Sunday, May 10, 2009

Sing - as if no one were listening

A long time ago - back in Dublin, Ireland - when I was a lot younger, and without doubt I'm afraid, a lot stupider, I worked with a young woman who was an excellent programmer. Her work was elegant.

What I found strange was her indifference to what she did for a living. I was, at the time, fascinated by computers (I know, it's hard to tell the difference from today, no?). Fascinated by the challenge of them. Fascinated by all there was to learn.

My work colleague, not so much. What she did was a job. Nothing more. "But", I would say - and my exasperation was, I regret, evident - "you're so good at this. How can you not want to (I didn't say this, such a tag line dates from much later - and not from me) be all you can be?"

How wrong can you get? She was very patient with me. Her work was exactly that for her, work. A means to an end. The end was living, and in particular for her, part of living was membership in the Goethe-Institut Choir in Dublin. She got to sing some of the world's most wonderful music, and in a couple of the world's most wonderful places.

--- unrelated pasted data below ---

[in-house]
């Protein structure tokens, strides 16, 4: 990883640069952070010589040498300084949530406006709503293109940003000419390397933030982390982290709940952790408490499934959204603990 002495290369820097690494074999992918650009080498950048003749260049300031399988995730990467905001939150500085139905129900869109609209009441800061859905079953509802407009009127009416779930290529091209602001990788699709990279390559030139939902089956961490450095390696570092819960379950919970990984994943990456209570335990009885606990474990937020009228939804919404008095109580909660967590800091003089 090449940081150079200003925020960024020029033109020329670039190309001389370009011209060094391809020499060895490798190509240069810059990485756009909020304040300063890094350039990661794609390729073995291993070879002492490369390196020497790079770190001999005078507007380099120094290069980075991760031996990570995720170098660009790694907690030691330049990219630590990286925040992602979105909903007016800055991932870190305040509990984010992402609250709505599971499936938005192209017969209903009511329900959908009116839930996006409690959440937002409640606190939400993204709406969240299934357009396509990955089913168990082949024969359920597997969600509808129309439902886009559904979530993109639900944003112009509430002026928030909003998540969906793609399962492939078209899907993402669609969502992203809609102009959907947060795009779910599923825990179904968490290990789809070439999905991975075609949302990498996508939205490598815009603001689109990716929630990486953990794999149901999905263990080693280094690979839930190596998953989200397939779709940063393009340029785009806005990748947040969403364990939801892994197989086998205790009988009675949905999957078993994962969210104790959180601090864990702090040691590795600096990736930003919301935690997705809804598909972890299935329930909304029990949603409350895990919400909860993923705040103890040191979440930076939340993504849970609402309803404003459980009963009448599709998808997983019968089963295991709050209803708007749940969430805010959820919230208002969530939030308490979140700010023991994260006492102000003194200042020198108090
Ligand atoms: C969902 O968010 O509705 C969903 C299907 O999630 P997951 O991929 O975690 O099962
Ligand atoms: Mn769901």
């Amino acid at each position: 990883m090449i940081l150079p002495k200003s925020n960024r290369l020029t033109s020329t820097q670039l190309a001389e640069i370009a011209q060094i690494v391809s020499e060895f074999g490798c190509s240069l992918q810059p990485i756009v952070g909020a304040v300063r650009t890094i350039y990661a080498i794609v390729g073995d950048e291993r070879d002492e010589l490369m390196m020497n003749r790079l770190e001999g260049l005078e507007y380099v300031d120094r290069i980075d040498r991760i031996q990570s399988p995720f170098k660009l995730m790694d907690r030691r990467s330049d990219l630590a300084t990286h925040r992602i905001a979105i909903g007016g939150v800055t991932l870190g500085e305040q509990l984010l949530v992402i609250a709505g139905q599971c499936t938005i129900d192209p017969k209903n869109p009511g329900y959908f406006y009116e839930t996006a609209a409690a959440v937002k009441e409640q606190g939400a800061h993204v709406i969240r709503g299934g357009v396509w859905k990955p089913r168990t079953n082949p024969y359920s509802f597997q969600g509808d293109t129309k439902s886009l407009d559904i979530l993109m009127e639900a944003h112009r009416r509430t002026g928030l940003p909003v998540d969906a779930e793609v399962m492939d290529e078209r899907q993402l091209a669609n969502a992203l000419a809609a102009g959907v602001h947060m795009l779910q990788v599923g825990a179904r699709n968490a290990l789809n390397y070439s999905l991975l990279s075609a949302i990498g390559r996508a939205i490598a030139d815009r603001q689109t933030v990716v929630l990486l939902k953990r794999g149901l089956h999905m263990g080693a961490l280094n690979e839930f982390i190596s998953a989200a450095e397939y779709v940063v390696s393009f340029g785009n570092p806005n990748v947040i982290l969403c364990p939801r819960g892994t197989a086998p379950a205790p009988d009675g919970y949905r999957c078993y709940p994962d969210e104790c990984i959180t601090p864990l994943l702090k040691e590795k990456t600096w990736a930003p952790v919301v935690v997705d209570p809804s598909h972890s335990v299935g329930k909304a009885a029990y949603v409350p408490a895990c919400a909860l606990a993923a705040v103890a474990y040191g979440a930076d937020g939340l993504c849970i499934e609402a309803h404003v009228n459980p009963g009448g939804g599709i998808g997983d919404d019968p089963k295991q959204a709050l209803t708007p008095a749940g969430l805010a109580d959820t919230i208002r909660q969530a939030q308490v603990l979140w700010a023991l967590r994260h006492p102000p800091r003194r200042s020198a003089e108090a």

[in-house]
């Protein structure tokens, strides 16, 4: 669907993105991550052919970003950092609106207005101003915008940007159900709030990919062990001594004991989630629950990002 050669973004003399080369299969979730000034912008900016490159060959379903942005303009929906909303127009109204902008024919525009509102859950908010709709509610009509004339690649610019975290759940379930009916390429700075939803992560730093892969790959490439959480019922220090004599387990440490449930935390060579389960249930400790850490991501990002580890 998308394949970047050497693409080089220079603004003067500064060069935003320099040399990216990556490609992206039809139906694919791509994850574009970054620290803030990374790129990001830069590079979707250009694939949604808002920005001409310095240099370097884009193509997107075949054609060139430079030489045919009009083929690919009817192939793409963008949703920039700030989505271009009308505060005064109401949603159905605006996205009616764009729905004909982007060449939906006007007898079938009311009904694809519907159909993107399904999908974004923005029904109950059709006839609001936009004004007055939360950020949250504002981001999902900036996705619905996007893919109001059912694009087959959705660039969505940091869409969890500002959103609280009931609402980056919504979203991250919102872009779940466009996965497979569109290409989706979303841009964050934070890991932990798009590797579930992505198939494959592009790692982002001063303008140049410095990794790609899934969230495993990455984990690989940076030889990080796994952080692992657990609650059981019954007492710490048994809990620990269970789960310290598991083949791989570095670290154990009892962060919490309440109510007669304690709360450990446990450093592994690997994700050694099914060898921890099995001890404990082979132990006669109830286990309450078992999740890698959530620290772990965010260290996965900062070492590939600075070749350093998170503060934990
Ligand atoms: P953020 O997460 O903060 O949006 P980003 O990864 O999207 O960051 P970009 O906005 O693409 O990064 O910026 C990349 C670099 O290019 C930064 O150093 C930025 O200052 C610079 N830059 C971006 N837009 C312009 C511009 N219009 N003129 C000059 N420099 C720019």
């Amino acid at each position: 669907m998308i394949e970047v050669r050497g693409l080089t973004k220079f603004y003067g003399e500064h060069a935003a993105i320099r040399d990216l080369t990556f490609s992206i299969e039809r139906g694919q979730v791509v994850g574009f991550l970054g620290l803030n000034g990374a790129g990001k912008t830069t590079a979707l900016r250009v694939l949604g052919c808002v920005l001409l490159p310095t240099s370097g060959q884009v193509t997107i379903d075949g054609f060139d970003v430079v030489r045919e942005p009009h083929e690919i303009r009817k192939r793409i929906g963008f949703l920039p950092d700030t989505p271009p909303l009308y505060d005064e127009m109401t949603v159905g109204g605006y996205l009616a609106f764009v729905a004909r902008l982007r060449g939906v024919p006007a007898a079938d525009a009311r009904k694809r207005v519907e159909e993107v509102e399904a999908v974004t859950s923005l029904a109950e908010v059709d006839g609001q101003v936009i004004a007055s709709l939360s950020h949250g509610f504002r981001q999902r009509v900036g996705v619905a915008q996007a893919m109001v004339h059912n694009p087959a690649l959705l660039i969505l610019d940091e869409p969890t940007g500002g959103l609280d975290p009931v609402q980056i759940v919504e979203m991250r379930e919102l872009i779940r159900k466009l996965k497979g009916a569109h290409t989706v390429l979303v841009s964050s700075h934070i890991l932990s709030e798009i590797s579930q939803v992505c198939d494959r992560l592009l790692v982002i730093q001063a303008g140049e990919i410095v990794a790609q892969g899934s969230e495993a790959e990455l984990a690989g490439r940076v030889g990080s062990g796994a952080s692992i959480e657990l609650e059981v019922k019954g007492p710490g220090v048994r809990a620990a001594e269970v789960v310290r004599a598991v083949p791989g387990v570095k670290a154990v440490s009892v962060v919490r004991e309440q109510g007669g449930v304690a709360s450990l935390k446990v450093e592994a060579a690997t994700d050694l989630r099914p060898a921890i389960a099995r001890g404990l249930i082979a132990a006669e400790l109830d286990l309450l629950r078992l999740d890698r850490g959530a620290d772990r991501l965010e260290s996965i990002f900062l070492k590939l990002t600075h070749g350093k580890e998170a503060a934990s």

A friend of ours is now doing the same. While she has a career dealing with the abstractness of data architecture, for balance she is a member of a choir here on the San Francisco peninsula.

There is creativity, and elegance when done correctly, to data architecture and to programming. But beauty is a different matter.

It is a truth that a life well spent leaves the world a little better, saner, more beautiful. For those of us whose lot it is to tend the machines, we need to look outside our work-a-day lives for such.

And, speaking of beauty - Happy Birthday Lisa.


  1. Good piece, Kevin. I have a friend who is a wonderful programmer, but it's just her job. Her passions lie elsewhere: in art, and history, and gardening. While she excels at programming the real joy in her life is not met at work.

  2. Thanks Jon. I confess I'm still fascinated by all the pretty lights but most of my creative focus has shifted.
    I take comfort in my father learning to program after he retired, and it not deflecting him from creative efforts. I do recall, however, being much pained by the ease with which he learned to write code! :-}